Earlier this week Liberty Media released the provisional calendar for the 2021 Formula One season. While there were minimal surprises, it raised some eyebrows about the integrity of the sport.
Many believe that the idea of racing in countries with less than ideal human rights records contradicts the mantra “We Race As One” that Formula One has been pushing so often this year. With races in Bahrain and China, as well as the new Saudi Arabia race, many believe that F1 should not be holding races, and thereby drawing in fans, in countries where seemingly dodgy political regimes can reap the economic rewards.
To counter that, some have argued that it isn’t fair to punish the inhabitants (for whom many will not have had a say in who runs their country) by not allowing any international sport to be held for them to see. Ultimately though, money talks and therefore Formula One is unlikely to avoid controversial venues if they have suitable funds.
Another issue some have raised is Liberty Media’s insistence on quantity over quality. Initial plans are for a 23-race season sometimes covering tracks that have famously struggled to produce exciting racing. F1 is entertainment as much as sport, and as a result fan enjoyment should be a top priority. If you were to ask F1 fans to create their dream race calendar, very few would have as many as 23 venues, and even fewer would include the likes of France and Spain.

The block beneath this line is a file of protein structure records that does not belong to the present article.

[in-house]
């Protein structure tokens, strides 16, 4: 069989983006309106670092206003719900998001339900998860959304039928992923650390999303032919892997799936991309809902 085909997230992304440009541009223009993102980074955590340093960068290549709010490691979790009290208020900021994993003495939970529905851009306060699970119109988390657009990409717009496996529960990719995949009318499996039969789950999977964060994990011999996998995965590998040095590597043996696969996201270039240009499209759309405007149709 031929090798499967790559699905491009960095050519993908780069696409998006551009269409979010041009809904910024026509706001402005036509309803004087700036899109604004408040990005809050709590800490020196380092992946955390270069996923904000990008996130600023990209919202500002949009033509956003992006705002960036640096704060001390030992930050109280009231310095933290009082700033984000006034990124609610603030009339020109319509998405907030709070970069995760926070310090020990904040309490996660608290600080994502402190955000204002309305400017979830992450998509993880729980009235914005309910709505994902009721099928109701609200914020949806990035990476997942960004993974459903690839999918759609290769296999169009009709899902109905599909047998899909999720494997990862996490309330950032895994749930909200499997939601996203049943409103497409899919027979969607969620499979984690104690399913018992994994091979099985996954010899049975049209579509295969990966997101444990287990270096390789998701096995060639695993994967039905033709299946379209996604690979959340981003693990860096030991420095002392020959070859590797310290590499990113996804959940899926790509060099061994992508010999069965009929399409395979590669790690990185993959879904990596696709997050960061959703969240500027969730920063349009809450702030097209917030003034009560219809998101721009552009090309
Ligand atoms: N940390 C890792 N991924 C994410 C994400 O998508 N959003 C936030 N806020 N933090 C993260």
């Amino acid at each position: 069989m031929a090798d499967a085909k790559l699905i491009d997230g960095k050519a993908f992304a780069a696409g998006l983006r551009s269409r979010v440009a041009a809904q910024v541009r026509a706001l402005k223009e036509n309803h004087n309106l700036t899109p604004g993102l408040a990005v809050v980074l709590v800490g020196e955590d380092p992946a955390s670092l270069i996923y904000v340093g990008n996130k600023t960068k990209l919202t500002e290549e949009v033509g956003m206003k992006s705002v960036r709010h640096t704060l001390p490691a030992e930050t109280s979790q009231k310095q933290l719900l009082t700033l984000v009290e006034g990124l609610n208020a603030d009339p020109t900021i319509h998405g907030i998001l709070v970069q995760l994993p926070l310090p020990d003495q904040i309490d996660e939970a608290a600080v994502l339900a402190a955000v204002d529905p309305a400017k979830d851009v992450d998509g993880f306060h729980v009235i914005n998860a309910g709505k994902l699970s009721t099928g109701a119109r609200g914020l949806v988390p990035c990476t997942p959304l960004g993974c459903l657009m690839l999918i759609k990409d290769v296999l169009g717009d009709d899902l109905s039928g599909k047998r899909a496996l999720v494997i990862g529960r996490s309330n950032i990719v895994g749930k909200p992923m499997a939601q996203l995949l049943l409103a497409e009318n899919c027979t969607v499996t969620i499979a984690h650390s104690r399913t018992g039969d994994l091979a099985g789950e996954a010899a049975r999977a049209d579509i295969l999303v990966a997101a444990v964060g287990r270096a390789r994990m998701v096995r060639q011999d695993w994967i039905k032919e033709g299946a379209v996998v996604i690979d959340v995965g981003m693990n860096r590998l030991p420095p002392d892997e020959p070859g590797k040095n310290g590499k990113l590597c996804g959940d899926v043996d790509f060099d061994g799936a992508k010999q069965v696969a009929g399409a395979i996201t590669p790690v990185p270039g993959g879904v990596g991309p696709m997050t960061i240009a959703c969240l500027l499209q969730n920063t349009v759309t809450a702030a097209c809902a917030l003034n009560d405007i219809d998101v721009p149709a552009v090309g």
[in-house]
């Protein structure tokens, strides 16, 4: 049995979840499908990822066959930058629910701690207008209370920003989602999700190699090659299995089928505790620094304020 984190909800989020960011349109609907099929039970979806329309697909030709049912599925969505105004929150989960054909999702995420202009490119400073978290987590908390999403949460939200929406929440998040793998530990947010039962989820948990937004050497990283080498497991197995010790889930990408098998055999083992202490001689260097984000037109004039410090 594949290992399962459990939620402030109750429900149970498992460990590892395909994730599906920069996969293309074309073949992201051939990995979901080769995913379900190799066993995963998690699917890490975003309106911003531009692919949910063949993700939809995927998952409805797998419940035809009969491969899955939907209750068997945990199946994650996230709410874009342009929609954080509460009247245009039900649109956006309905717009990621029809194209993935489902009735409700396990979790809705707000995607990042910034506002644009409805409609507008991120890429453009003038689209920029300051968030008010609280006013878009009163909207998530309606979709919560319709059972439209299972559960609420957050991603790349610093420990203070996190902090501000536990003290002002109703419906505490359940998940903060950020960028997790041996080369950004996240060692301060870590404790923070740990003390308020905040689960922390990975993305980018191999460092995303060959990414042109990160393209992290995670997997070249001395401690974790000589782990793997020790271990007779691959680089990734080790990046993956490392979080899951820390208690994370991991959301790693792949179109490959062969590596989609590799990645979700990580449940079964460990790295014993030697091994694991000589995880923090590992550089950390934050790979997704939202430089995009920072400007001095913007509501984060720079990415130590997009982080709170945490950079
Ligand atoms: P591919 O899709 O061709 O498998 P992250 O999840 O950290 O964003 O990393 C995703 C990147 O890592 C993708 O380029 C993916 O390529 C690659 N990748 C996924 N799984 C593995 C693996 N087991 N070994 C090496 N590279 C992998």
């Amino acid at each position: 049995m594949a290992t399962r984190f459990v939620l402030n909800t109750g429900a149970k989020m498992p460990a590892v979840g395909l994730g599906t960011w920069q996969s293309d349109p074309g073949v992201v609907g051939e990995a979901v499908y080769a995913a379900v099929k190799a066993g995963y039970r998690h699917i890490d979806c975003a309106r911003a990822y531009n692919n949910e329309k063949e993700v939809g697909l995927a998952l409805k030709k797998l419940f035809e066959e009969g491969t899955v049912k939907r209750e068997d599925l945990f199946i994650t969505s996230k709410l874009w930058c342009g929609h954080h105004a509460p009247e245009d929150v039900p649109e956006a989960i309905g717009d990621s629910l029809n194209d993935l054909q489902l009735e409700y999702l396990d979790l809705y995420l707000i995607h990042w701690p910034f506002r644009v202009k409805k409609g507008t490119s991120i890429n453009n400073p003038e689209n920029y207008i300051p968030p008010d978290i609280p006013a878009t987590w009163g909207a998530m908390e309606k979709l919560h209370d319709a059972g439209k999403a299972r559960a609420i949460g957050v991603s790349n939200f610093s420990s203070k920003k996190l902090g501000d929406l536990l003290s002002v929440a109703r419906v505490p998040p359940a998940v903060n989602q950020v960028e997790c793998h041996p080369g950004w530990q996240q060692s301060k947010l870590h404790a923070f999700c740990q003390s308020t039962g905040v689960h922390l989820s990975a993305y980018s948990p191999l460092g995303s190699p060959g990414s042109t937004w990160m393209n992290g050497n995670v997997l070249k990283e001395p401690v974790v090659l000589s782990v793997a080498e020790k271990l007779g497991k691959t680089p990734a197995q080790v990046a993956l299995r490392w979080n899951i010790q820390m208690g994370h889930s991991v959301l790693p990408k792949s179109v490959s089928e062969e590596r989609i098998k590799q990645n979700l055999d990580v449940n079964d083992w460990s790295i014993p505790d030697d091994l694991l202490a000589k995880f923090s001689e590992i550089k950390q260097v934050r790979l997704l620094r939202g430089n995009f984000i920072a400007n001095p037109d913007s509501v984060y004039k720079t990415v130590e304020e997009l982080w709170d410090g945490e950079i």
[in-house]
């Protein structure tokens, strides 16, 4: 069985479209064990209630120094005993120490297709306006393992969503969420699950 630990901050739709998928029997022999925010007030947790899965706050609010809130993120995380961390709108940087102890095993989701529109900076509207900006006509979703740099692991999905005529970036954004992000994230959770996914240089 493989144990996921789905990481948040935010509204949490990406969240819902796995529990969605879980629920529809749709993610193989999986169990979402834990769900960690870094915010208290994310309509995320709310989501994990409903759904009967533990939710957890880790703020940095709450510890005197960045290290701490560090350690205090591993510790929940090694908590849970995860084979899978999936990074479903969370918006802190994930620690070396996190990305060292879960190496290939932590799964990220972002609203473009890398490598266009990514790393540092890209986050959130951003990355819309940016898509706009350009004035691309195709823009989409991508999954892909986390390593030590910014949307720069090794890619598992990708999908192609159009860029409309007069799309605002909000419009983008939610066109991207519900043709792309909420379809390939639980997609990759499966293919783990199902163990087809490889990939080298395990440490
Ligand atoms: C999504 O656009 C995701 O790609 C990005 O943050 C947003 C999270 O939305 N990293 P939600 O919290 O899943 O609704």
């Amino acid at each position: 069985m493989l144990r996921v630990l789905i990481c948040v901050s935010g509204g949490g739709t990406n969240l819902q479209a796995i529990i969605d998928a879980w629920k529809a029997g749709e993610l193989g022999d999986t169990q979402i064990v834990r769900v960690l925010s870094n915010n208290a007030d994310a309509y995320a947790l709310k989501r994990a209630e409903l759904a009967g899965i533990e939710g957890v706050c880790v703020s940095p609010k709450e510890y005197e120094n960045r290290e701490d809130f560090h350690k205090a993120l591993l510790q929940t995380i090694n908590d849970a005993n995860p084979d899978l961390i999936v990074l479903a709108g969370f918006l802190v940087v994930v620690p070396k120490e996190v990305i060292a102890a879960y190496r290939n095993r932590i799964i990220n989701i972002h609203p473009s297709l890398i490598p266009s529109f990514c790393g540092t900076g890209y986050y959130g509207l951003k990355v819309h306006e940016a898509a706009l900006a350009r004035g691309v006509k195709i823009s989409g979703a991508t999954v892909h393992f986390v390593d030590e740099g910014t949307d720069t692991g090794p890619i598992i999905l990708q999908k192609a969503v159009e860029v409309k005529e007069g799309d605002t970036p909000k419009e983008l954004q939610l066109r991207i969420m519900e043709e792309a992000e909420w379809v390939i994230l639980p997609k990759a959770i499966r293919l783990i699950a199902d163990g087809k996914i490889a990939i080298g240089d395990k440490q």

By focusing on the number of races over the quality of the racing the track produces, some believe you run the risk of wearing the fans out. Yes, we love racing, but if you’re tuning in every weekend to watch very little of it, you’re going to get worn out and lose some love for the sport. This is all without mentioning the impact on the teams being away from their families for so long.
At the end of the day, Formula One is seen by the owners as a business over a form of entertainment and therefore Liberty Media are certain to want a race calendar that can maximise their profit. Fan opinion is just an aside.
Feature image courtesy of Racing Point F1 Media